Before political reporters scribbled explainers on “democratic socialism,” and Twitter fueled the Washington zeitgeist, Vermont Mayor Bernie Sanders had two men in his corner: Ben Cohen and Jerry Greenfield.
Most Americans have never seen them, but they know them: Ben & Jerry ice cream pints have lined freezer aisles in supermarkets across the country for decades, though their enterprise was just a couple of years old when they met Sanders in 1981. That was back when Cohen and Greenfield scooped flavors out of a renovated Vermont gas station, when the “political revolution” mostly occupied downtown Burlington, and everyone had more hair.
On Saturday, Representative Alexandria Ocasio-Cortez, the 30-year old progressive firebrand, endorsed Sanders’ presidential bid in Queensbridge Park. The candidate’s list of endorsements for his 2020 presidential bid is growing, and Cohen and Greenfield, too, are sticking with him.
“We were there at a victory party for Bernie, at the bottom of Memorial Auditorium,” Cohen, one of four Sanders 2020 campaign co-chairs recalled. “I was scooping ice cream for him,” he chuckled, remembering the newly elected mayor’s 1981 victory party, following a contest won by 12 votes. “I’ve been scooping ice cream for Bernie for forty years,” Cohen laughed.
Free Ben & Jerry’s ice cream at Sander’s first victory party led to formal endorsements of the Burlington mayor’s 1989 congressional bid. Greenfield and Cohen mailed thousands of letters to Vermont residents, declaring the independent politician had the “strongest record” of anyone running.
The founders of a company now worth over $1 billion with 600+ franchises worldwide surface regularly on the trail. Most recently, Cohen and Greenfield drew nearly two hundred fans to their 2020 solo campaign debut in Plymouth, New Hampshire. The two pose for selfies, offer hugs and scribble autographs between scoops. On occasion, the businessmen attract voters more interested in meeting ice cream’s original power couple than in hearing from Sanders.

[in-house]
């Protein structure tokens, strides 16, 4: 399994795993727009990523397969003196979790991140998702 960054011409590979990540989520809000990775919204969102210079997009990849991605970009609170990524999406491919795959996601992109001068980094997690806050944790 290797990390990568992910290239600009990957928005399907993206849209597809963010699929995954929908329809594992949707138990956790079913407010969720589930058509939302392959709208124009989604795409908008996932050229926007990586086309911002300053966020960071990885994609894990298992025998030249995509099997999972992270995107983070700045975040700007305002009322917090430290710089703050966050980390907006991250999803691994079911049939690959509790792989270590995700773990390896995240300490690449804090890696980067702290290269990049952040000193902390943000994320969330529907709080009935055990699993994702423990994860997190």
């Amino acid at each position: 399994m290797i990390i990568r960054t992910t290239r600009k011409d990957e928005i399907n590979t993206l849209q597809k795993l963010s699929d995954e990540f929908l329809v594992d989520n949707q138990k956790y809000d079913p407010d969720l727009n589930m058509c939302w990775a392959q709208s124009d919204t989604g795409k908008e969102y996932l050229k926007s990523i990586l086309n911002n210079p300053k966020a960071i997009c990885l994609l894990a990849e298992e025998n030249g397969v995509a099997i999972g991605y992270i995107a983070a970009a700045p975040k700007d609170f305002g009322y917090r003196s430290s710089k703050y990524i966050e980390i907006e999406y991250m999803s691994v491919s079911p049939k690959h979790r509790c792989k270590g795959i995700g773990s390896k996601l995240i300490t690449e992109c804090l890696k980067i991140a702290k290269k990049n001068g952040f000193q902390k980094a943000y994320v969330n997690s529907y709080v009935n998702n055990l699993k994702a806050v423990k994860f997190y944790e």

“Oh my god, they’re iconic entrepreneurs in America,” Massachusetts voter Chuck Gordon exclaimed after Cohen and Greenfield sign his emptied out container of Cherry Garcia. “Founded the company and seven years later took it public.”
The ice cream gurus dismiss comments about their own popularity. Cohen regularly jokes that viewed from behind, his white crown of hair confuses him for Sanders, causing disappointment for some voters. “I think especially if somebody really hopes that Bernie will be around, and they see me,” he said between scoops. “It’s kind of close enough.”
Both Cohen and Greenfield relish their Bernie Sanders’ warm-up routine, shaping introductory remarks into small stump speeches. “A pint in every freezer! A sundae in every bowl!” Cohen vowed to several hundred gathered in Dover, New Hampshire.
Greenfield is quick to point out that the company Ben & Jerry’s does not support any political candidate, and the Sanders’ campaign pays for the ice cream served at its events. “But I do have to say that Ben and I personally do support Bernie Sanders. And we are all in for Bernie!” Greenfield announced in Raymond, New Hampshire.
Ben Cohen, accompanied by Greenfield most days, has headlined two dozen Sanders’ campaign events in New Hampshire alone this primary season, criss-crossing thousands of miles in a Mini Cooper convertible wrapped in $2,000 worth of vinyl stickers boasting Sanders’ name and image. “We’re going to be having a fleet of these cars driving all over.” Cohen explained. “Wrapping my car is just a prototype.”